1) Treebeard + Unexpected Courage + Self Preservation + Ent Draught: This is really the heart of the deck, allowing Treebeard to add tons of willpower to questing each round, as well as to control the pace of questing since you can wait to trigger his ability until after staging. It also allows him to destroy many enemies all on his own, and he can even take down “boss” level enemies more quickly than might otherwise be possible in conjunction with other characters.
2) Grima + Keys of Orthanc + any other card: In my opinion, the Grima and Keys of Orthanc combination is gravely underrated. It essentially allows for a two resource swing (saving one resource while generating another one). Even better, the possibilities for resource smoothing between spheres is amazing.
3) Erebor Hammersmith + Miruvor: Although both of these cards can be considered “secondary” cards, as they aren’t essential to the deck’s functioning, they can be quite useful both independently and in tandem. I always try to build in contingency plans for essential effects, and Miruvor helps to cover for Unexpected Courage if it is tardy in appearing, while it can also work in a versatile way to provide extra willpower or resources. Erebor Hammersmith is a strong and well-rounded cheap ally, and his ability can help to recycle Miruvor. He also guards against attachment hate by helping to bring back key attachments that are discarded by encounter card effects. This is especially important for a deck that is reliant on attachments.
Variations: This deck came together relatively quickly without major experimentation. I did mention other hero combinations for Treebeard, but those are essentially different decks. Therefore, I will suggest possible alternatives just for this particular combination of heroes:
* Elrond (ally) – If you’re not into Erebor Hammersmith, ally Elrond is a possible replacement. He’s a bit more expensive, but can help with healing, card draw, questing, and condition removal. Grima and the Keys can help to cover the extra expense.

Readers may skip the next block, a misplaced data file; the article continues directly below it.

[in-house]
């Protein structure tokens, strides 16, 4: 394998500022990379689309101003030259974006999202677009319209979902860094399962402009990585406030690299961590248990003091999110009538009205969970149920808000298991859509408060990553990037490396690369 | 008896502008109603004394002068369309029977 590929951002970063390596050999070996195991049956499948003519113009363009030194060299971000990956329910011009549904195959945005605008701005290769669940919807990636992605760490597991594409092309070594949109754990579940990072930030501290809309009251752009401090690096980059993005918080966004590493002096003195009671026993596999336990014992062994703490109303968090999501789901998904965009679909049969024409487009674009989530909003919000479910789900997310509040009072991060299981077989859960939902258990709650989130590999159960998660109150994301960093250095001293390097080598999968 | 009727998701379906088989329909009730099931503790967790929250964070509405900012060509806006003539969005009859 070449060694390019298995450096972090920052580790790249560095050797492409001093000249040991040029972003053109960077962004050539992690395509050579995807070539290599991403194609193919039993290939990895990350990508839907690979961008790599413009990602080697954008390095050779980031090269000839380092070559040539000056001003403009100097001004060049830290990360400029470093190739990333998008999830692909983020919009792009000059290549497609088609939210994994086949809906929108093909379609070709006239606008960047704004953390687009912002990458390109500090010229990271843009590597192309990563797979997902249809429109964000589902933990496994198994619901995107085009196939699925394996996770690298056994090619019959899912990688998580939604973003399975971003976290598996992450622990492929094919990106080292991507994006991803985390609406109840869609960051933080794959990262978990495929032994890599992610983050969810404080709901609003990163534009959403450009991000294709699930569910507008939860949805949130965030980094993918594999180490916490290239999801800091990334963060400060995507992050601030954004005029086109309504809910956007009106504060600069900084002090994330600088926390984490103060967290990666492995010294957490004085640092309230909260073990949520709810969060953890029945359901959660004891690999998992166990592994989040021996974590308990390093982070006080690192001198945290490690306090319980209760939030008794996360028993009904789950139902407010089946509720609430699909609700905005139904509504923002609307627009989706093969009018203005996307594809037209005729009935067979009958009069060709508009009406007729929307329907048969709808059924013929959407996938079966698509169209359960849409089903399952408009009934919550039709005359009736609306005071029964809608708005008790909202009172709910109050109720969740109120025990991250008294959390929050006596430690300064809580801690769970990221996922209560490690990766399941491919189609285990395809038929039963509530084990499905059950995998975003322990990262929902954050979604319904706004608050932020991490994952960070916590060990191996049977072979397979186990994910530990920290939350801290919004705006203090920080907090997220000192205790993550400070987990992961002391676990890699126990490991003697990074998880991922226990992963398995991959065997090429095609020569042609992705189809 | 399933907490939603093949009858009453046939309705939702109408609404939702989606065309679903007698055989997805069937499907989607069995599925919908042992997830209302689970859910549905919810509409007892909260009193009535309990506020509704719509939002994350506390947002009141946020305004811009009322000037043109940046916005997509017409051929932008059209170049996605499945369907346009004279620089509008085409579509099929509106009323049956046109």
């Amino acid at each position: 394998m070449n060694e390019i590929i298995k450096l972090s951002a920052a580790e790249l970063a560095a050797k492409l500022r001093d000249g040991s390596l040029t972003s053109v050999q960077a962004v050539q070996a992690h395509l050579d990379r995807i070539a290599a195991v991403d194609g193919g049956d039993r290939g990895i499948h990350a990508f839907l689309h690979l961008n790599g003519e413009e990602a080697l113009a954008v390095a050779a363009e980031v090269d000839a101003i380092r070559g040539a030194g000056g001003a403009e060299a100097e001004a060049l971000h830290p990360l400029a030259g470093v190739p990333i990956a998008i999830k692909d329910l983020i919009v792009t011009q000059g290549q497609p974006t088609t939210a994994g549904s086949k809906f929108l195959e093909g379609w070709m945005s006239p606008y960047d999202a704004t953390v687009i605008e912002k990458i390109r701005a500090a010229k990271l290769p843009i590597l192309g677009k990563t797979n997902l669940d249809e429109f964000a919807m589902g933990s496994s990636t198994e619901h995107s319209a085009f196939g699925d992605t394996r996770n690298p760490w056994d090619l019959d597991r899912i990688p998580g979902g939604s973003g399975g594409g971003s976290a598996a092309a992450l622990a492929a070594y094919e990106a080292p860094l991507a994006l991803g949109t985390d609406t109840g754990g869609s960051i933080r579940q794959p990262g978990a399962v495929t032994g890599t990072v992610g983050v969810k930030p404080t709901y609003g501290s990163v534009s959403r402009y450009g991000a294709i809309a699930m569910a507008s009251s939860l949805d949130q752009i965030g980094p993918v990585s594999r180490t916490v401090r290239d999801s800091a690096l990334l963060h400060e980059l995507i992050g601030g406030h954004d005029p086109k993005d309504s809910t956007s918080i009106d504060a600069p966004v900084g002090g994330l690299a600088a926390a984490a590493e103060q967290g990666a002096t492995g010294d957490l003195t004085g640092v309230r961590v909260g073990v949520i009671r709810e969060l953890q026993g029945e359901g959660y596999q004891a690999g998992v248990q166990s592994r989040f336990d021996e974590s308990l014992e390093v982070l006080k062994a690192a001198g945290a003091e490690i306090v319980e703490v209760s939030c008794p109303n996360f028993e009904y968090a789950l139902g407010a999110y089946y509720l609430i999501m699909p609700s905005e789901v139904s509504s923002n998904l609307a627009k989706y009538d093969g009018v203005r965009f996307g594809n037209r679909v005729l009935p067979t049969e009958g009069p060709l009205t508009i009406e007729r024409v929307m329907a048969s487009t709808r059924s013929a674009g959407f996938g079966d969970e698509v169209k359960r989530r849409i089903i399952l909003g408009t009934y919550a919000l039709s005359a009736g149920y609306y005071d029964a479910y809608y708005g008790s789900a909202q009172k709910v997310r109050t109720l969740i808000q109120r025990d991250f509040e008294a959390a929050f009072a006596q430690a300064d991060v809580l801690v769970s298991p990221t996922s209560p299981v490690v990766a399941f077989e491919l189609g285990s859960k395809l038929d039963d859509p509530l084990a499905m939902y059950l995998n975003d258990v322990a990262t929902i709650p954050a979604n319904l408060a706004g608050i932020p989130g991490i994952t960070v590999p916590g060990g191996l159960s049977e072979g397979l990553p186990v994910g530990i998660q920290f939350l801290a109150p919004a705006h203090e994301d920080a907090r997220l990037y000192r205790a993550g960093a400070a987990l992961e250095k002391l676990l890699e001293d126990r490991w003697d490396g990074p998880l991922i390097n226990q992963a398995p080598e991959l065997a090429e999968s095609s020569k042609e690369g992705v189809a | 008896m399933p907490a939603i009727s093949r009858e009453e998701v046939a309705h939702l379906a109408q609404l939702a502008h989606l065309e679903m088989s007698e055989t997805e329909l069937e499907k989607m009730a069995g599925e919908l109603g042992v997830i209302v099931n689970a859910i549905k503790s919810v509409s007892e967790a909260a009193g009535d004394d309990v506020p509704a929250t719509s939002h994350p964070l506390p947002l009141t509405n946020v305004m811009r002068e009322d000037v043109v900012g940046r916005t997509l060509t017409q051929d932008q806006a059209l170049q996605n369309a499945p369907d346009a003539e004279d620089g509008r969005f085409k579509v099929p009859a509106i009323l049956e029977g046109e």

* A Burning Brand – Shadow cancellation is a weakness of this deck, so you could add A Burning Brand if you plan on using Treebeard for defending. You could also combine A Burning Brand with Song of Wisdom to make Frodo into a foolproof defender.
* Protector of Lorien: This attachment could work well with Frodo to allow him to defend even more effectively or to help with questing.
* Spare Hood and Cloak: This attachment could be combined with Frodo and Fast Hitch to allow the Hobbit to ready a Wandering Ent more quickly or to give Treebeard an extra action.
* Hasty Stoke: This event would add some shadow cancellation as an alternative to A Burning Brand.
* Don’t Be Hasty!: A thematic choice, if not the most optimal, this event could help with action advantage in the early game, possibly as an alternative to Miruvor.
* Henamarth Riversong: It’s always difficult to pass up one of the most useful allies in solo play!
Final Thoughts: This deck is a fun and novel option if you want to try something a little different with Treebeard. Obviously, though, it probably won’t appeal to those who prefer to hew close to theme. There are some weaknesses to the deck, namely the lack of shadow cancellation, the reliance on certain attachments, and the risky nature of intentional threat gain. On the other hand, this is a Lore/Spirit deck that can actually smash enemies fairly easily, while still taking advantage of what those spheres can offer, especially in terms of card draw and questing. The pace of this deck can be quite decent with the help of Grima, far better than most other Treebeard decks I’ve built. With all of this in mind, don’t be afraid to join in the adventures of Wormtongue and Treebeard, the most delightful odd couple this side of the Anduin! Wormbeard the feature film to come to a theater near you in 2025.